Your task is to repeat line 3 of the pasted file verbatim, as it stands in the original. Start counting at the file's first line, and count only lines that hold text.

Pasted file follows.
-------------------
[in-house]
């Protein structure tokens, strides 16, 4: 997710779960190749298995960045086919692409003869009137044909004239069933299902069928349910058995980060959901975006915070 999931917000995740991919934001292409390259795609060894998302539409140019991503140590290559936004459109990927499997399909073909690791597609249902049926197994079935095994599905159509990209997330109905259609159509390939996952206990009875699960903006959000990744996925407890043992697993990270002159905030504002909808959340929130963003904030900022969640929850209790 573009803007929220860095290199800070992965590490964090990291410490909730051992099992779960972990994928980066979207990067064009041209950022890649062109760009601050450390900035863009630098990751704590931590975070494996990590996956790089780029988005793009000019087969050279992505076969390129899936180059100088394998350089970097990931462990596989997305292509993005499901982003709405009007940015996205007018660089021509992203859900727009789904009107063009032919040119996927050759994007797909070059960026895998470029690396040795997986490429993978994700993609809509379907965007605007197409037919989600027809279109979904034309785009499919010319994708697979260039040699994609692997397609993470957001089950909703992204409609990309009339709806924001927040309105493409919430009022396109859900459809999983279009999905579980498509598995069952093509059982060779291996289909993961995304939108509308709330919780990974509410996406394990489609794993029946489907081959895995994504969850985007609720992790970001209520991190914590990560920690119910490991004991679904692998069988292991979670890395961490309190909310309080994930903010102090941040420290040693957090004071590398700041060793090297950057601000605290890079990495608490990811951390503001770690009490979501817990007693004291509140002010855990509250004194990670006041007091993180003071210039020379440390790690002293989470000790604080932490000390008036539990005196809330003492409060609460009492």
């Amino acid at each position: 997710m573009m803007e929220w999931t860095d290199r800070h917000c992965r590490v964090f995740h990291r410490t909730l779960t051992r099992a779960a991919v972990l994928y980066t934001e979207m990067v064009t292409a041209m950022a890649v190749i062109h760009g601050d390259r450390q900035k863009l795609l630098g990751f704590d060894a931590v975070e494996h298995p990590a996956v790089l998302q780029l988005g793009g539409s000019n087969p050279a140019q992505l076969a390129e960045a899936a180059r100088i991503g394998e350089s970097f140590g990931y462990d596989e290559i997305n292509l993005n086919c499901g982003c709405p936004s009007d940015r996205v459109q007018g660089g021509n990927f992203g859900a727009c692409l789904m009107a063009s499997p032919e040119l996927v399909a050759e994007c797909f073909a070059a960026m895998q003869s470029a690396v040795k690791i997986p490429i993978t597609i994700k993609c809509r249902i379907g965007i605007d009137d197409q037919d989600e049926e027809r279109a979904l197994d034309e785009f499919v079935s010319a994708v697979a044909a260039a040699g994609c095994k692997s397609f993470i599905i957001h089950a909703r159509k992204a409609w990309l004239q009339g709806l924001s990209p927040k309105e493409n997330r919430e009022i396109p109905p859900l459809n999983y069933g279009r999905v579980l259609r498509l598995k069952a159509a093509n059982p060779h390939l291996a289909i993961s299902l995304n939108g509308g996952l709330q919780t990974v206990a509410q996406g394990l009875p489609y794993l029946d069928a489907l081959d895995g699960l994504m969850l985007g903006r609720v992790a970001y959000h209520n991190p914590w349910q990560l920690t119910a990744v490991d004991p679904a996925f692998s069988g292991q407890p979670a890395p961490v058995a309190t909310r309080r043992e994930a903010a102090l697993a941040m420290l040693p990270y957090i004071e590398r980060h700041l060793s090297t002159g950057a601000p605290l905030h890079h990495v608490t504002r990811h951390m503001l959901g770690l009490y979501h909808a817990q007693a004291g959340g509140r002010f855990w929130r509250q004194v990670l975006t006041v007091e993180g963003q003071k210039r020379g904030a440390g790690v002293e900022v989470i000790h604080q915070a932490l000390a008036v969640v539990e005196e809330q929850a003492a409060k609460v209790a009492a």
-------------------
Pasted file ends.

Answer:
């Amino acid at each position: 997710m573009m803007e929220w999931t860095d290199r800070h917000c992965r590490v964090f995740h990291r410490t909730l779960t051992r099992a779960a991919v972990l994928y980066t934001e979207m990067v064009t292409a041209m950022a890649v190749i062109h760009g601050d390259r450390q900035k863009l795609l630098g990751f704590d060894a931590v975070e494996h298995p990590a996956v790089l998302q780029l988005g793009g539409s000019n087969p050279a140019q992505l076969a390129e960045a899936a180059r100088i991503g394998e350089s970097f140590g990931y462990d596989e290559i997305n292509l993005n086919c499901g982003c709405p936004s009007d940015r996205v459109q007018g660089g021509n990927f992203g859900a727009c692409l789904m009107a063009s499997p032919e040119l996927v399909a050759e994007c797909f073909a070059a960026m895998q003869s470029a690396v040795k690791i997986p490429i993978t597609i994700k993609c809509r249902i379907g965007i605007d009137d197409q037919d989600e049926e027809r279109a979904l197994d034309e785009f499919v079935s010319a994708v697979a044909a260039a040699g994609c095994k692997s397609f993470i599905i957001h089950a909703r159509k992204a409609w990309l004239q009339g709806l924001s990209p927040k309105e493409n997330r919430e009022i396109p109905p859900l459809n999983y069933g279009r999905v579980l259609r498509l598995k069952a159509a093509n059982p060779h390939l291996a289909i993961s299902l995304n939108g509308g996952l709330q919780t990974v206990a509410q996406g394990l009875p489609y794993l029946d069928a489907l081959d895995g699960l994504m969850l985007g903006r609720v992790a970001y959000h209520n991190p914590w349910q990560l920690t119910a990744v490991d004991p679904a996925f692998s069988g292991q407890p979670a890395p961490v058995a309190t909310r309080r043992e994930a903010a102090l697993a941040m420290l040693p990270y957090i004071e590398r980060h700041l060793s090297t002159g950057a601000p605290l905030h890079h990495v608490t504002r990811h951390m503001l959901g770690l009490y979501h909808a817990q007693a004291g959340g509140r002010f855990w929130r509250q004194v990670l975006t006041v007091e993180g963003q003071k210039r020379g904030a440390g790690v002293e900022v989470i000790h604080q915070a932490l000390a008036v969640v539990e005196e809330q929850a003492a409060k609460v209790a009492a």